There is something so immediate about a Freshkills (http://www.myspace.com/freshkills) show – something in the involvement of the band in the music, in the quivering voice and sometimes-pained expression on the face of the frontman. The lyrics, which sometimes aren’t completely intelligible, are absolutely worth a second look. Lead singer Zachary Lipez is an adept storyteller – his words are abstract and poetic, gritty and visual, carrying hints of the sacred in tales of the profane – and they are made all the more real when delivered through five moving, breathing bodies right in front of you on stage.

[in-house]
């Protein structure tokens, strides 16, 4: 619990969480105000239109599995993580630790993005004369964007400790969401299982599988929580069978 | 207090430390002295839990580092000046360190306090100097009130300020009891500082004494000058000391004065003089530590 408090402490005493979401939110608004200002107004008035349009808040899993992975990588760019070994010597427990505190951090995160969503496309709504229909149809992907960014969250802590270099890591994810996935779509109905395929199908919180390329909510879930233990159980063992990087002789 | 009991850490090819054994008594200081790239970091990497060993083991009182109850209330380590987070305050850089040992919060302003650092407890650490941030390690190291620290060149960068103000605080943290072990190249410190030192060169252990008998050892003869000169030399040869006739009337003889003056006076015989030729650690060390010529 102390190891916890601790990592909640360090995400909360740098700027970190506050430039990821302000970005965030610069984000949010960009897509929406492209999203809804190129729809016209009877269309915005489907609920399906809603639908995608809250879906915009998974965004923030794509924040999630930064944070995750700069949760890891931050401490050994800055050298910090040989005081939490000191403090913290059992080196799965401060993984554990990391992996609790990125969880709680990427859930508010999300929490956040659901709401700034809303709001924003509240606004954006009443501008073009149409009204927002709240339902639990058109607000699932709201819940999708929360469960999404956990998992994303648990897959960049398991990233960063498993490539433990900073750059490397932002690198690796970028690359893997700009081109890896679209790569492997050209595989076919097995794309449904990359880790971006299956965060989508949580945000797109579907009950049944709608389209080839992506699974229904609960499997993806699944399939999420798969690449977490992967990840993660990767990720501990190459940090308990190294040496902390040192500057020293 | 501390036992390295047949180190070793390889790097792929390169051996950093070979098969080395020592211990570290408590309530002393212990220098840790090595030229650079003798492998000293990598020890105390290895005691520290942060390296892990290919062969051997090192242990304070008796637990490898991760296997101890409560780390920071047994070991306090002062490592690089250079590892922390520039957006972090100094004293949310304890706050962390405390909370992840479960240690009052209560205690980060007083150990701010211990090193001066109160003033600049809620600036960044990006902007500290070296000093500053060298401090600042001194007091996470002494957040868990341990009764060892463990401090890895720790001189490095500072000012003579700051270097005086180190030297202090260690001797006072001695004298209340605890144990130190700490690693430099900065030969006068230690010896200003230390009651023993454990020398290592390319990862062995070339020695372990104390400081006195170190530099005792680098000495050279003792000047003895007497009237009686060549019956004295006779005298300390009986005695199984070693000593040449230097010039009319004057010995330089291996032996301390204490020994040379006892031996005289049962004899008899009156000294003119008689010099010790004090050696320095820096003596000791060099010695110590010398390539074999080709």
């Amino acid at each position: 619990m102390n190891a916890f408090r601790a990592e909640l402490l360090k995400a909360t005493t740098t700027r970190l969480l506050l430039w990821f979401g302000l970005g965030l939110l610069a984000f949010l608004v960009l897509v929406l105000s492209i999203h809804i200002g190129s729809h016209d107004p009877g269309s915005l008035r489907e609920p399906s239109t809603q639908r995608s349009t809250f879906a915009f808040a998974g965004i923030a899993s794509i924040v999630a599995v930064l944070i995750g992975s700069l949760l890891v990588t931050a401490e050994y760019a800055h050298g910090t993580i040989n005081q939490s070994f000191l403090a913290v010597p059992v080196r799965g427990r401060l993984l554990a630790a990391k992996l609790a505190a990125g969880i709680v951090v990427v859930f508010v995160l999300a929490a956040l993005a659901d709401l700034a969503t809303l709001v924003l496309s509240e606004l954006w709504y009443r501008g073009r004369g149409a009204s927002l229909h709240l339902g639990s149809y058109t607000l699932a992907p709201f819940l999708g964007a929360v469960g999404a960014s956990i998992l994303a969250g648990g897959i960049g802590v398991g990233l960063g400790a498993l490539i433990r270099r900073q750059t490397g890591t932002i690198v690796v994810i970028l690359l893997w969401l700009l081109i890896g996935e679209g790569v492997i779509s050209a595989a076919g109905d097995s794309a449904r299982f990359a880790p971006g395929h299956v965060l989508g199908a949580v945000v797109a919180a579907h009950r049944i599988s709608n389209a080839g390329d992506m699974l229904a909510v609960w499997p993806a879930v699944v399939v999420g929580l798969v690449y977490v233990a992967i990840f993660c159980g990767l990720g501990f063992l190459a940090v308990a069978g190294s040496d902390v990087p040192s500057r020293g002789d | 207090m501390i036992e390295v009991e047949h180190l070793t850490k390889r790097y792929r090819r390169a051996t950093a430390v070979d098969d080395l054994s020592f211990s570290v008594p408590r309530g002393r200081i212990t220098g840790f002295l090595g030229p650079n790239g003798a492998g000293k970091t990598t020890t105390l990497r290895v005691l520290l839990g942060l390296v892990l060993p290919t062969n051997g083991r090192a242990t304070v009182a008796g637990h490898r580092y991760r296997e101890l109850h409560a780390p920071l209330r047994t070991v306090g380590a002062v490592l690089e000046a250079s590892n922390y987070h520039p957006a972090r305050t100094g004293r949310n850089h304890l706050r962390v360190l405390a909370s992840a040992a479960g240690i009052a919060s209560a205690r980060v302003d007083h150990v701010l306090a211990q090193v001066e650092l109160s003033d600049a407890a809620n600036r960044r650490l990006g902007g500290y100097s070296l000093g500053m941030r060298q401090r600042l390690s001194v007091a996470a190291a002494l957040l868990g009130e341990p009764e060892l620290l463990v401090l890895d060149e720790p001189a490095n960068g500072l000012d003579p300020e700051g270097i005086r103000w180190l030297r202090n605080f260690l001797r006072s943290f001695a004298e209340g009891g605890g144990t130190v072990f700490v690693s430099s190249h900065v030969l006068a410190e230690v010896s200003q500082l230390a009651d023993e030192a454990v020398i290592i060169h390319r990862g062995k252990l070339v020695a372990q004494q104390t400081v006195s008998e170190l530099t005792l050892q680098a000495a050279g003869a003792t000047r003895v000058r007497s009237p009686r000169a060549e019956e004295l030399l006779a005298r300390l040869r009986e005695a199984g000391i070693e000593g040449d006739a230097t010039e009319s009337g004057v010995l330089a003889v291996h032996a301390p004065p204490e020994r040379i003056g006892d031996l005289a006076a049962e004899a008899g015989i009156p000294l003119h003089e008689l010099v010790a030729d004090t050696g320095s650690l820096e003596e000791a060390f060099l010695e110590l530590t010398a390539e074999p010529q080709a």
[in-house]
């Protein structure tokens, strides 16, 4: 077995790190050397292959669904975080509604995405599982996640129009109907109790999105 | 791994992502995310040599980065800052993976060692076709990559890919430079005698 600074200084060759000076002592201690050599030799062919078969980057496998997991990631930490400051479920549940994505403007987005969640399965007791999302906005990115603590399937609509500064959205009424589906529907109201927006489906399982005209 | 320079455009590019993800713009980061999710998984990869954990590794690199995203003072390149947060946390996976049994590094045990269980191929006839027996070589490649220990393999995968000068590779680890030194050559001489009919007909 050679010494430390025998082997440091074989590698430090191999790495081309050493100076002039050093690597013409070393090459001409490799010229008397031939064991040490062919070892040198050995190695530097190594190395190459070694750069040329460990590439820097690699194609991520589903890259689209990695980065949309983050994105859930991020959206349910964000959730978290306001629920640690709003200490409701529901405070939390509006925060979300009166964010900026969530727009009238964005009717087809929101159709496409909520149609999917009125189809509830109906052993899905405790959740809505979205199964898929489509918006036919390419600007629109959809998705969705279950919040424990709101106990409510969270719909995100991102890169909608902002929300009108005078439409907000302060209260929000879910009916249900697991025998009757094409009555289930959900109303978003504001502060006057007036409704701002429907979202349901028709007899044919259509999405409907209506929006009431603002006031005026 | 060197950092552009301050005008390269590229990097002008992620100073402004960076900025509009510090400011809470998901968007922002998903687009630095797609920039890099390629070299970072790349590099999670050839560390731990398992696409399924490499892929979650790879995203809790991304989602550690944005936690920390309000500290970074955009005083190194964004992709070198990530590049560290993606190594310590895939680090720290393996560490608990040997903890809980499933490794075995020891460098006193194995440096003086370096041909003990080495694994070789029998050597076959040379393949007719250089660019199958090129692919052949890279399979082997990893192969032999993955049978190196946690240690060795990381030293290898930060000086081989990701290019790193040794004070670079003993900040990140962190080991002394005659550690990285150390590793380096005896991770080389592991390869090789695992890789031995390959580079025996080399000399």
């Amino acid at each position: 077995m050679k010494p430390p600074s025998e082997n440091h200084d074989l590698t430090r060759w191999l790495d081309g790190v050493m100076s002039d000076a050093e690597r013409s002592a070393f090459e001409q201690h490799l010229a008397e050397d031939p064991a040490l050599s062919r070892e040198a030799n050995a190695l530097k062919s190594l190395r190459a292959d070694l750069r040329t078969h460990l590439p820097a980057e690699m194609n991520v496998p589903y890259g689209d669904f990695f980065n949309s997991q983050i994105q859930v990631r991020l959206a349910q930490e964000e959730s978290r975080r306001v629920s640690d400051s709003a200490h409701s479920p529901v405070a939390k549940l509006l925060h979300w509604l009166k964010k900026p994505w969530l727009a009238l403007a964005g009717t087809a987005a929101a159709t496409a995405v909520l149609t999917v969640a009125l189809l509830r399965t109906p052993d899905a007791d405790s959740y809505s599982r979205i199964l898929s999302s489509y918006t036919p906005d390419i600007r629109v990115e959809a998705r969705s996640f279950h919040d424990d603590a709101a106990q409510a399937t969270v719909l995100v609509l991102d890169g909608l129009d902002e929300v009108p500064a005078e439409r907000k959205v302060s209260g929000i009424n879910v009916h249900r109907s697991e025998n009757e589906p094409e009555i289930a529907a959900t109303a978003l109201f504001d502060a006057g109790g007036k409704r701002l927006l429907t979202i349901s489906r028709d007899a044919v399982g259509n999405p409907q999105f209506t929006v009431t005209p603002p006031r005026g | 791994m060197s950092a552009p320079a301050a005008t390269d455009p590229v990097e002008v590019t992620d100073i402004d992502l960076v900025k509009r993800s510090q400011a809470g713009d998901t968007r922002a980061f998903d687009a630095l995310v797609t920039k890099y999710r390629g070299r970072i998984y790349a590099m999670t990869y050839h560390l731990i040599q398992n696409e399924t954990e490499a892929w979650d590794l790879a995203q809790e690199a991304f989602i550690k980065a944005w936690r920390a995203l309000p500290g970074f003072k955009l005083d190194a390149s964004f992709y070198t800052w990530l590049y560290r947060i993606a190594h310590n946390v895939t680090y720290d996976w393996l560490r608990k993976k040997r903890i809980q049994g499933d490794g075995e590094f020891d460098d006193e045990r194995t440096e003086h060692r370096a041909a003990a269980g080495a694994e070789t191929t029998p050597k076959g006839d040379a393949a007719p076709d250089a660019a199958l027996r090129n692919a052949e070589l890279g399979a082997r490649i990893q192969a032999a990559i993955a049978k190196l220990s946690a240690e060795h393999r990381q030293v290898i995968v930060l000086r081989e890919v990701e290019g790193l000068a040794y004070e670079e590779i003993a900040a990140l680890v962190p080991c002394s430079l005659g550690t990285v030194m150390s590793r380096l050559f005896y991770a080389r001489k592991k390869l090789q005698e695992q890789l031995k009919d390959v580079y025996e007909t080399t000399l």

These five individuals with warring influences are what make this Brooklyn band (comprised of the aforementioned Lipez on vocals, guitarists Johnny Rauberts and Timothy Murray, bassist Mishka Shubaly and drummer Jim Paradise), so instantly recognizable, even despite being a band of few words, as they were at Music Hall of Williamsburg (QRO venue review), opening for …And You Will Know Us by the Trail of Dead (QRO live review) on Saturday, October 19th. Their punk rock-styled pummel and unflagging drive is perfectly coupled with Lipez’s full, distinct pipes, and even more with his nervous energy onstage. Of course, it’s not that he’s actually nervous – instead that his energy truly inhabits the songs, as if he’s living his reasons for writing them all over again. The energy is present from the start, creeping just beneath the surface. The band is clustered together in front of a wall of amps and equipment, unable to utilize the full expanse of the stage. Noise from the double guitars reverberates, seeming like the average soundcheck, but then without warning, and without any grandiose introduction, the sound transforms into the opener, "Asleep Means No", the first in a set made almost entirely of cuts from their latest self-titled release (QRO review).